Breaking Through Power

Breaking Through Power
It's Easier Than We Think

Press Reviews

". . . books like this inspire and create a common language and framework for us to help divert the historical progression and bend the arc towards justice. We need clarity of thought and clarity of principle to succeed and we need to learn how to be insanely successful in these endeavors because, frankly, organized, civilized life depends on it."—Romi Mahajan,

In These Times

"Ralph Nader's latest book is a how-to guide for fighting corporate power. Nader is still pressing forward, still cautiously hopeful—even after so many decades in the arena. Things may seem grim but the numbers and the evidence are on our side, he's saying. We know the problems. We know what needs to be done. Here's an action plan. It's time to stop talking and get to work."—Theo Anderson, In These Times

Kirkus Reviews
May 31, 2016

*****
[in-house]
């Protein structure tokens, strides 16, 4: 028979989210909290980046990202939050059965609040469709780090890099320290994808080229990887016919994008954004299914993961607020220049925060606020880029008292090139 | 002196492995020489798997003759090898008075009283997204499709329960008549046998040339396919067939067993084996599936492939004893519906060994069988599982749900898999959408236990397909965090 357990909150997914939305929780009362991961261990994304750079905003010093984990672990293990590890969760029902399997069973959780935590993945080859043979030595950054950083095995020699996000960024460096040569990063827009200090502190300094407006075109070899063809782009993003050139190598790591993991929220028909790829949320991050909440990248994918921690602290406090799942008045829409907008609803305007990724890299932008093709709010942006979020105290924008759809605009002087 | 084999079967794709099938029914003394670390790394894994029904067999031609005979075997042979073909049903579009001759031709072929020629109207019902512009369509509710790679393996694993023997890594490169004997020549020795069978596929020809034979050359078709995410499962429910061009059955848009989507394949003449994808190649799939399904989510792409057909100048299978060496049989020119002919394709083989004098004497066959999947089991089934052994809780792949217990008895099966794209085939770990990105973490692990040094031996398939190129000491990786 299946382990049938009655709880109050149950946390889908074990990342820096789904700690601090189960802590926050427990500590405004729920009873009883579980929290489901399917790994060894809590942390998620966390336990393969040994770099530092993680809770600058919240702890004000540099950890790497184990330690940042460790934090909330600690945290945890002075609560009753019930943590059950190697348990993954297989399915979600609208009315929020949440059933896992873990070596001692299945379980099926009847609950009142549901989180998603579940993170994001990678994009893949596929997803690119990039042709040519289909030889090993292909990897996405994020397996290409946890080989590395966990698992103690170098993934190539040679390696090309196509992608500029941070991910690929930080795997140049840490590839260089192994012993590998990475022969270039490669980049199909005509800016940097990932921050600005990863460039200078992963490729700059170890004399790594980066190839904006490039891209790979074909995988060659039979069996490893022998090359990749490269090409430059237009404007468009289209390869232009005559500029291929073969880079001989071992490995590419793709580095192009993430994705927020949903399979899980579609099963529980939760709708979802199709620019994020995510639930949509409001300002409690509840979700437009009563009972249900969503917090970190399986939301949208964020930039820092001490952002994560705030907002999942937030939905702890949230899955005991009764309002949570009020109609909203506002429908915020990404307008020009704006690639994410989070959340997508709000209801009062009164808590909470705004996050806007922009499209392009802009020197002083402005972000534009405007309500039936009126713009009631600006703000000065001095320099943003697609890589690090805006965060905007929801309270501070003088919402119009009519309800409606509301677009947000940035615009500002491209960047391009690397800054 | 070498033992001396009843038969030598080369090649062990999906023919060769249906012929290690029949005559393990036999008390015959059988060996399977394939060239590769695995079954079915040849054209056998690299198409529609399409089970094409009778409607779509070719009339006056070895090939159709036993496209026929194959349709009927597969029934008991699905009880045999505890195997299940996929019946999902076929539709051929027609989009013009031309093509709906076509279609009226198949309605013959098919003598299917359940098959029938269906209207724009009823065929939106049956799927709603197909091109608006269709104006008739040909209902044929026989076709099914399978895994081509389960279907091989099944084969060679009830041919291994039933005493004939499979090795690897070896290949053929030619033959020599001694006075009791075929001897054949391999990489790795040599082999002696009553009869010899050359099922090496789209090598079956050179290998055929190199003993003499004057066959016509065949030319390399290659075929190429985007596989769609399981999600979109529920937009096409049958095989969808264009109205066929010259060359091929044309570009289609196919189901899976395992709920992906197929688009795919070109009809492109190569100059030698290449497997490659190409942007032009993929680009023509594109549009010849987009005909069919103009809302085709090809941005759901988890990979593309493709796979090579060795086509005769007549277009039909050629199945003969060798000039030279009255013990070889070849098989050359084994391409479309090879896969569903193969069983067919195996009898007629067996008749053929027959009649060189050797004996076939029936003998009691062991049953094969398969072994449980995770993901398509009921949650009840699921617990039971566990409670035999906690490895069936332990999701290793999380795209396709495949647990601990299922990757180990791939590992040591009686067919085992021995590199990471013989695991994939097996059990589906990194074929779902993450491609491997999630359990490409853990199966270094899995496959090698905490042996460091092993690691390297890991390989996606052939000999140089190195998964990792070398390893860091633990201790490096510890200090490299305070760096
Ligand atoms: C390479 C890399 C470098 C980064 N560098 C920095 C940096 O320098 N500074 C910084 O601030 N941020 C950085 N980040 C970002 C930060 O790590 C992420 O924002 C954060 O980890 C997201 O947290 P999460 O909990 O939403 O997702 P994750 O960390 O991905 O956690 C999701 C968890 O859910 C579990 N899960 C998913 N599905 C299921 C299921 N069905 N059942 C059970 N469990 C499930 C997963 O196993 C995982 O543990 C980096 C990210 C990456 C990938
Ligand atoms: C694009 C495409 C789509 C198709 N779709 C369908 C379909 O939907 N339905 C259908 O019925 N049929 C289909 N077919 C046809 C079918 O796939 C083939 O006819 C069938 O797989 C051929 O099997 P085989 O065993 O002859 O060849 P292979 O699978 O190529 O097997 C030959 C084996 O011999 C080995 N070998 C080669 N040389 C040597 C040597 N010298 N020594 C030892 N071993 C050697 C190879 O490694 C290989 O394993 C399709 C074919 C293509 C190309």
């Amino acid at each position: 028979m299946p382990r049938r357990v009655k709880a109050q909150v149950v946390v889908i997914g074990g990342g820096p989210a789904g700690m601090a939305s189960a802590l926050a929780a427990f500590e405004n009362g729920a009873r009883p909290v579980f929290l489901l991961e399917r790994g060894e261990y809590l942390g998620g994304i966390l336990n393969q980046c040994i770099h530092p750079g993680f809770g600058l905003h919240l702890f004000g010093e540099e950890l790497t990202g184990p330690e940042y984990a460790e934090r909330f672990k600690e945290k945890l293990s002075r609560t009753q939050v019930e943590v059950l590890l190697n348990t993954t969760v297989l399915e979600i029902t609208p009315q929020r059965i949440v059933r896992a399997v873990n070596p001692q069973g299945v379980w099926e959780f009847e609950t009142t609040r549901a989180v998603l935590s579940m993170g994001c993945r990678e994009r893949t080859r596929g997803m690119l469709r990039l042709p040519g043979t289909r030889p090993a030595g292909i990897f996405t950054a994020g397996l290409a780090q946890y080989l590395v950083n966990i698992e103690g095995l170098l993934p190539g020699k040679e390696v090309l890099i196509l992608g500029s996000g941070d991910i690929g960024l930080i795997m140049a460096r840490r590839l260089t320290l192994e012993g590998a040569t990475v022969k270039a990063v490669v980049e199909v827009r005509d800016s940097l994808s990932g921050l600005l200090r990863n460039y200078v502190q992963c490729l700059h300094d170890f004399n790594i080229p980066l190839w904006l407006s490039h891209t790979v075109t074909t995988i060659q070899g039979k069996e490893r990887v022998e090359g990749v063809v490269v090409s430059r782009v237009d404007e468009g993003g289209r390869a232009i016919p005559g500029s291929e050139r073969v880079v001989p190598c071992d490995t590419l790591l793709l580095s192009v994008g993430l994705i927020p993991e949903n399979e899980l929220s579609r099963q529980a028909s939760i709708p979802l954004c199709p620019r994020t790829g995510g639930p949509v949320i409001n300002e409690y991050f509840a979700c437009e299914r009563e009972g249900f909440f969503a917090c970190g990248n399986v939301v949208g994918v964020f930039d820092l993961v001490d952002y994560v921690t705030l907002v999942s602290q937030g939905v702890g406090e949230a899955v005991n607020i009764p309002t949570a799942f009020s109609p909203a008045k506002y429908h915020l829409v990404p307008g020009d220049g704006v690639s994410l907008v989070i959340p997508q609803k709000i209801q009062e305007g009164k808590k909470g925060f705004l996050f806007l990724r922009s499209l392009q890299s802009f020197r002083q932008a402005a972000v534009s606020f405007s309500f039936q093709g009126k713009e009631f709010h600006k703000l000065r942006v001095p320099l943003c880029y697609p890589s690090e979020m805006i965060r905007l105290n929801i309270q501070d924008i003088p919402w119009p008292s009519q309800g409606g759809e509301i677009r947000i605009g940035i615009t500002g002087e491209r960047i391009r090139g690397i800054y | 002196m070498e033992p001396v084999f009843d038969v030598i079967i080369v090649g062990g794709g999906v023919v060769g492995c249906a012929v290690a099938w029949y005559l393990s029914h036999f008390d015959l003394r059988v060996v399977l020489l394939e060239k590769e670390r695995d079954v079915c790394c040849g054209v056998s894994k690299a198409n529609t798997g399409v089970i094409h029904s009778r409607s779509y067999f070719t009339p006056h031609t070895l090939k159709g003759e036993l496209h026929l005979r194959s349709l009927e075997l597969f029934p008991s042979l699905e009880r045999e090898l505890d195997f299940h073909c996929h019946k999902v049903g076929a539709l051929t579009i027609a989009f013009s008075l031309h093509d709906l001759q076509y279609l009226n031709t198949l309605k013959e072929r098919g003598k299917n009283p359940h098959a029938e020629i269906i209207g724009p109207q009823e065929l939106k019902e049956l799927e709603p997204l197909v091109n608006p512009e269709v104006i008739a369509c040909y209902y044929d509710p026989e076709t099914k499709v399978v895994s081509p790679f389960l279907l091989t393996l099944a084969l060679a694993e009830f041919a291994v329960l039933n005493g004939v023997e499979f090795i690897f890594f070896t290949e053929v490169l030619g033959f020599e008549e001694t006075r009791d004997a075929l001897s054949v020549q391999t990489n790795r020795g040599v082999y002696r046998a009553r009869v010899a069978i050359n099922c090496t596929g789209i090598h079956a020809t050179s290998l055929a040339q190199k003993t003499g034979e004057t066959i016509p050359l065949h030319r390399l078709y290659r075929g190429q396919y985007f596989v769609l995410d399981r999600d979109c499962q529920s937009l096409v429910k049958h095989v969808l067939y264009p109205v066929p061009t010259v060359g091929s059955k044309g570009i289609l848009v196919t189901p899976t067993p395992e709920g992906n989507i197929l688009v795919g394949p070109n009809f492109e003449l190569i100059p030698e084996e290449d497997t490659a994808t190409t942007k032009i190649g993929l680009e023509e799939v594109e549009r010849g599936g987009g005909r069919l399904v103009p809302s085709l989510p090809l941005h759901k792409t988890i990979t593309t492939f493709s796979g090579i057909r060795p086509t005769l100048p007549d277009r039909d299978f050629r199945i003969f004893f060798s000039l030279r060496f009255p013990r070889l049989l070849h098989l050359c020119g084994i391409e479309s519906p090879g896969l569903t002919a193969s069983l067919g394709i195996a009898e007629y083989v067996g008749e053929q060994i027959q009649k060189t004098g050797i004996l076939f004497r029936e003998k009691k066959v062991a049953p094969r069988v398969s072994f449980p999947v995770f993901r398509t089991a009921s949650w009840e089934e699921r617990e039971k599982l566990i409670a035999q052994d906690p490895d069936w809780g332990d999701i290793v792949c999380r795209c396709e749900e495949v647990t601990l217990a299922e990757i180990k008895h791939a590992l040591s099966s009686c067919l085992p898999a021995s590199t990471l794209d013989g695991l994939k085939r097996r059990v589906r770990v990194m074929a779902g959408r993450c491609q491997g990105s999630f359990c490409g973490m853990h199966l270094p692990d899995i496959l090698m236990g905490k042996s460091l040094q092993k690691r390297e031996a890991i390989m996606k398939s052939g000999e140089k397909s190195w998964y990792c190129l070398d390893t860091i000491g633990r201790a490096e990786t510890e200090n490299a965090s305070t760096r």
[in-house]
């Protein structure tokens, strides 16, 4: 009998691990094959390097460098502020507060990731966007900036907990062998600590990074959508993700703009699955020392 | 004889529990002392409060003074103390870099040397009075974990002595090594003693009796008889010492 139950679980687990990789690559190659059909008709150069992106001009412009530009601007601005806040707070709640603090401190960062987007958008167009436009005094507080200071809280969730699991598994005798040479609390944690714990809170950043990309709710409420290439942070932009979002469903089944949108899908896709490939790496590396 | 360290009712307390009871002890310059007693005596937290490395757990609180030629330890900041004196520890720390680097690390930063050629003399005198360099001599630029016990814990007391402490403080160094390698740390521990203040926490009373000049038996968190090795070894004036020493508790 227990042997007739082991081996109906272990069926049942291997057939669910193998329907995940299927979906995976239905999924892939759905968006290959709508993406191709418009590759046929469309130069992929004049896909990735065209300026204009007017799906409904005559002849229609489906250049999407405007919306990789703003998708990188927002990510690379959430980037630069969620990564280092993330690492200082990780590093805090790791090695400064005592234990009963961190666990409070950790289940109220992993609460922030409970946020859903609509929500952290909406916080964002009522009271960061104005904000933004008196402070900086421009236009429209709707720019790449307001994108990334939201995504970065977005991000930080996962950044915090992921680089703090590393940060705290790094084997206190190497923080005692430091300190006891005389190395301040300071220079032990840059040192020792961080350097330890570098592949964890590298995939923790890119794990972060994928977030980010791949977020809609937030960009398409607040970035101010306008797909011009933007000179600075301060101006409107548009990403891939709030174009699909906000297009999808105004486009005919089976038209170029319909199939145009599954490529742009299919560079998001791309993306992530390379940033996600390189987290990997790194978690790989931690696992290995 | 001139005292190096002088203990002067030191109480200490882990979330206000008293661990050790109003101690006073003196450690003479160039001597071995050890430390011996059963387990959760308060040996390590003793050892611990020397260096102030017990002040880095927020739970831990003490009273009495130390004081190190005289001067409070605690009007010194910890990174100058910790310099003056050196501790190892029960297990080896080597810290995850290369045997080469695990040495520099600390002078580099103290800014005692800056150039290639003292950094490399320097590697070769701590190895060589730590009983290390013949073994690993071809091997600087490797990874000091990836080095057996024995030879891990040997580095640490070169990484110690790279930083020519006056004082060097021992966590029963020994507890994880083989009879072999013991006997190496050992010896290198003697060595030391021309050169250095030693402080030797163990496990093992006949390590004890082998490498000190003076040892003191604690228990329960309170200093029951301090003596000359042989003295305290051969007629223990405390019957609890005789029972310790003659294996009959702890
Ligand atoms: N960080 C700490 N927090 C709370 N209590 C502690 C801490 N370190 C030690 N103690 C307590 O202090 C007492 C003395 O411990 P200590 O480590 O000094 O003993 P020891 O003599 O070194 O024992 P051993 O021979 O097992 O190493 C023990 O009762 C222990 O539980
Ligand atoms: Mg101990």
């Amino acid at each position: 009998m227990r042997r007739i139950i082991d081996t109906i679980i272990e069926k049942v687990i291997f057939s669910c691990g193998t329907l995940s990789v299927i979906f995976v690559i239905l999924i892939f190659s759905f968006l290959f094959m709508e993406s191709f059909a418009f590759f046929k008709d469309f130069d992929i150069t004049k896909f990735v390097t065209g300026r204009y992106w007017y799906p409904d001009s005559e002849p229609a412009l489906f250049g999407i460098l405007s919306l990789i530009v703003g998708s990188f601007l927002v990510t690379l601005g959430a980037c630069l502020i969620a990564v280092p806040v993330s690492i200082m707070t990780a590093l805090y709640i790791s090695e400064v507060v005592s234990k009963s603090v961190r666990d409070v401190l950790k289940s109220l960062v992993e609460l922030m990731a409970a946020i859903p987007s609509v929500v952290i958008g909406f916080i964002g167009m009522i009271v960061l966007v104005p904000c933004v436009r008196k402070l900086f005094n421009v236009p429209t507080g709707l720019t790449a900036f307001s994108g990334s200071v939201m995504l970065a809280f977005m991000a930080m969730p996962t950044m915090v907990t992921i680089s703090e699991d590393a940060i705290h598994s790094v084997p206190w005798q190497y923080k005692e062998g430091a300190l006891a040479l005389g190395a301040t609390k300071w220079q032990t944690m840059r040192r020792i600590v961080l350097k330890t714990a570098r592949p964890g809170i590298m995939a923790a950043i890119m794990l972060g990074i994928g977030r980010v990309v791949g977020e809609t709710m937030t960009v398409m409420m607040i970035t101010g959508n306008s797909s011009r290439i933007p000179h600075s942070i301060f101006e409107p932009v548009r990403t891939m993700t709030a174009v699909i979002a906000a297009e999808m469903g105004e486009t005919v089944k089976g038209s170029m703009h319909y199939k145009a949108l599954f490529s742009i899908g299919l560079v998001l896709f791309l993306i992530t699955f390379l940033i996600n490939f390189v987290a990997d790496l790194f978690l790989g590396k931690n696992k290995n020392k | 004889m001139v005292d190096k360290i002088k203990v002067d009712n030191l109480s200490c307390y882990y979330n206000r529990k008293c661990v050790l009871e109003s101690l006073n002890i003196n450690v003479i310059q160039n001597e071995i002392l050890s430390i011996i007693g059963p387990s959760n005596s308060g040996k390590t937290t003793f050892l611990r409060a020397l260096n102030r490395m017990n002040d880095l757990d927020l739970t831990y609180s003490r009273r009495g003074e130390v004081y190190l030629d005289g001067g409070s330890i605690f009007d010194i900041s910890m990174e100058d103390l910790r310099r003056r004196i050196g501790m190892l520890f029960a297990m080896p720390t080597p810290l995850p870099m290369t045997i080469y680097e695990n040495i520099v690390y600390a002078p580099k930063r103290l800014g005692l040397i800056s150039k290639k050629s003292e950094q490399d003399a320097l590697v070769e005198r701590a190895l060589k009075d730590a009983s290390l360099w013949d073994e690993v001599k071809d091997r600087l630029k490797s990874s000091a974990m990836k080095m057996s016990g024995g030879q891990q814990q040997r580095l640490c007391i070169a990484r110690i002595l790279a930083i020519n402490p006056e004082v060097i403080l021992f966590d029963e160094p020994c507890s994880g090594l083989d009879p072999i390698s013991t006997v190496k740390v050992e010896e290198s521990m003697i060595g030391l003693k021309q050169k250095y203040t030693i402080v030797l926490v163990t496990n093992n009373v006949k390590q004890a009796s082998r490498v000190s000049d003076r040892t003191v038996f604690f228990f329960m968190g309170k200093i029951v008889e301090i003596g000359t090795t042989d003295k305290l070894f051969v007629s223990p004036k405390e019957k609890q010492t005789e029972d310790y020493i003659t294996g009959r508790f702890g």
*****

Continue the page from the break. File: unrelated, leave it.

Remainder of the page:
"Another populist manifesto from the veteran political activist and anti-corporate consumer advocate.Younger voters might wonder who this author is who has hijacked Bernie Sanders' message. But it's a sign of change that ideas that had Nader (Unstoppable: The Emerging Left-Right Alliance to Dismantle the Corporate State, 2014, etc.) branded as a spoiler as a third-party progressive, when he siphoned votes from the left in the close 2000 presidential election, are now common currency in the Sanders campaign. Nader barely mentions his past as a perennial presidential aspirant or pays more than lip service to the Sanders campaign—'Senator Bernie Sanders repeatedly says, "They [the small billionaire class] want it all."'—but his message seems very much in tune with the times, in a culture of Occupy and Black Lives Matter. 'Changes for a better society often start with the power structures sensing a growing rumble from the people,' writes the author, sensing that growing rumble and signs of hope in issues ranging from homosexual marriage and transgender equality to environmental activism and campaign finance reform. 'From the abolition of slavery to the introduction of seat belts,' he writes, 'great social gains have been achieved when people mobilize, organize and resist the power of the few.' Despite a false equivalency that seems tone-deaf (slavery and seat belts?), Nader sustains a strong case of grievances against the 'power of the plutocracy' and 'the present two-party duopoly that ministers to their demands.' In the final chapter, the lengthy 'Why Democracy Works,' the author offers a suggestion for 'Citizens Summons,' which would summon members of Congress home to hear the grievances of their constituents. In an era of political gridlock, Nader argues, mostly convincingly, that a 'left/right alliance' can get the country back on track."